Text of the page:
“Gerri!!!” He yelled up to the window. “I know you’re there!”
What a stupid idea, he thought. Maybe he was just too drunk to hide from this heartache, using the music to find a way to make himself feel better. His resolve centered on how wrong it was for him to come.
Or she’s wrong; he tried this idea out but couldn’t be convinced.
# # #
“You’re making a mistake, Ger,” he had said to her last week, his heart thumping in his chest. “This was never just a fling, doll. I never meant what I said. We got something magic here. Sure we do.”
Her response in his memory was just as clear: “You’re a good boy, Billy. Find a good girl who matches you.” She’d said this in her matter-of-fact way, like her shipping out had nothing to do with their last fight. But Gerri was just talking crazy, like she didn’t have a care in the world whether she saw him again or not. All that mattered to her was the Navy and her adventures aboard.
“We got adventure, Ger. Don’t we?” Billy felt his eyes well.
“Listen,” she was stern then. “I told you I never meant to stay. Told you from the beginning, too. Three months ago. Stop your messing around now. You knew it along, Billy Jensen. You knew.”
Billy wrung his hands, looked her square in the eyes, forced a smile. No amount of gin could block the things he’d said to her during their last fight. Harlot. He had called her that word like it was the truest thing. This was her smooth way of sloughing it off. Well, he could play that tune, too. Better even.
“Sure, Gerri.” His heart walloped in his chest and his throat tightened but he swallowed it away. Billy knew he could give her that independence she so fiercely wanted. But he also thought she might change her mind if he let her be. Lots of women were settling down after the war. If anyone could convince her, it would be him. The word ‘harlot’ echoed in his mind.
“That’s a fella, there you go. We had good times, Billy. Real good. Let’s remember that; what d’yah say?” He thought he saw a rise of shine along the insides of her eyes, and, though he wondered about her placid strength, resented it even, he became afraid she might actually cry. He’d never seen her cry, not once. It was a thing of marvel for Billy.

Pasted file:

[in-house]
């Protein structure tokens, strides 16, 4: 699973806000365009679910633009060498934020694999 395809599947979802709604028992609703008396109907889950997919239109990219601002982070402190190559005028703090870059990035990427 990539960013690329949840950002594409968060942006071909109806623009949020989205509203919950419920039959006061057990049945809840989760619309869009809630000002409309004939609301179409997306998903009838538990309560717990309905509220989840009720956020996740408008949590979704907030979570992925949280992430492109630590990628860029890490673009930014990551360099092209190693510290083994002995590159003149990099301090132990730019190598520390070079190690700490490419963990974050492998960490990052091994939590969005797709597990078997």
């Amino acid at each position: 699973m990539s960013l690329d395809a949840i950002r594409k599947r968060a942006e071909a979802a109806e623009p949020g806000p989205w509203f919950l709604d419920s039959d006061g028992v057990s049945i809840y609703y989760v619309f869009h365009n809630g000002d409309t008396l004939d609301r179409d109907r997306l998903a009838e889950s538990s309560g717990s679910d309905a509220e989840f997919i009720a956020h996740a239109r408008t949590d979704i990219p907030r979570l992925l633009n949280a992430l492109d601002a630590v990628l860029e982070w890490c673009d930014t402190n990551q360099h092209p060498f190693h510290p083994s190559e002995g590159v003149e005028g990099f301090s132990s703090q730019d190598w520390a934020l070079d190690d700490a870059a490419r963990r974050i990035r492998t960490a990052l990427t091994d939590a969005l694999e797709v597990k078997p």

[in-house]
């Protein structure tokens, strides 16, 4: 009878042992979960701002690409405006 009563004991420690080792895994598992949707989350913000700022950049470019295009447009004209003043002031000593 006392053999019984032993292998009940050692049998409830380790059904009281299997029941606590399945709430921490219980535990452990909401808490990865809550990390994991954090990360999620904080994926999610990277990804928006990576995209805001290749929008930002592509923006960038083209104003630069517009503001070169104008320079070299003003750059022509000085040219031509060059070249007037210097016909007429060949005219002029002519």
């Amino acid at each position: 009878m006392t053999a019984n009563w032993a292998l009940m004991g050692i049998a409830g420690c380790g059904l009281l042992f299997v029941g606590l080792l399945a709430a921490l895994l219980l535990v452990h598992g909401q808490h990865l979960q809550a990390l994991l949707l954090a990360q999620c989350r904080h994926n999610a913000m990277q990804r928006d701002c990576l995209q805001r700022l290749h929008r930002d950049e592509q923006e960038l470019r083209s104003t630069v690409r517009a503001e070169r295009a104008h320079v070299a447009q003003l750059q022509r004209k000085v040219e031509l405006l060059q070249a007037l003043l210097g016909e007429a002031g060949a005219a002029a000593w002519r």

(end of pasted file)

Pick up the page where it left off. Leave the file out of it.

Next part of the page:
“Sure Ger.” He crossed his arms and rubbed his elbows. “Before you ship out, though, let me take you out to eat one more time. Can I do that for you, doll? Can you give a fella a farewell?”
“Oh, silly.” She batted her eyelashes to blink away anything that he thought he might have seen and then a smirk grew across her face. “I’ll be here for a bit still. And we’re still friends. I still need that music of yours, right?”
# # #
Still. She still needs it, he reminded himself, from his place on the curb, staring up at her dark window.
Billy put the bass back into the case and carefully laid it on the wet cobble. He closed his eyes once more and bowed his head. He stood there thinking about the first time that he saw Gerri. She had come in to the club with some of her Navy friends—mostly men, but a very nice group of fellas, dressed in their Navy whites. In contrast, Gerri was dressed for the town. Her plum pencil skirt, wasp-wasted and elegant, made her seem waifish and frail. But it was her hat pin that he remembered most, a fat-bottomed pear on a silver post, the pin and, of course, her purple gloves. After the band’s first set, she had told Billy that she had come there looking for the type of jazz that makes good Catholic girls blush. She shook his hand with her gloved fingers before moving off to powder her nose. His desire to touch the skin beneath her glove became a palpable longing. When she returned she pinched him right on his bottom. He was not only caught by surprise, he was snared by her. He was so inspired by her fire and sass that he tore into a solo right in the middle of the next song. Familiar with Billy’s tendencies, the band gave him the floor, and he moved sharp notes through smooth changes and bent time. At the end of the show, Gerri went straight to him and exclaimed that she was no longer a Catholic. She was drunk, but indeed, that night, she was not a Catholic, at least not to the limited extent of Billy’s knowledge of Catholicism. And Billy was no saint to help her to her sin. But now he wondered if patience had really been the force that rooted him to that curb, or if it was stupidity that prevented him from leaving, or maybe a combination of the two. Regardless, no amount of music could set things right. No tune could offer the atonement she needed after all they had been through.
Without looking up again, Billy picked up the bass in that strange, backward manner that only an upright bass could be carried, grasping the c-bout handle and tipping the head and neck back on his shoulder. He let the squat lower bout lead the way. Slowly, he moved down the street with the bulky vessel lifted out across his body, moving with a heavy shuffle, the weight and awkward shape of his instrument an ever-present burden.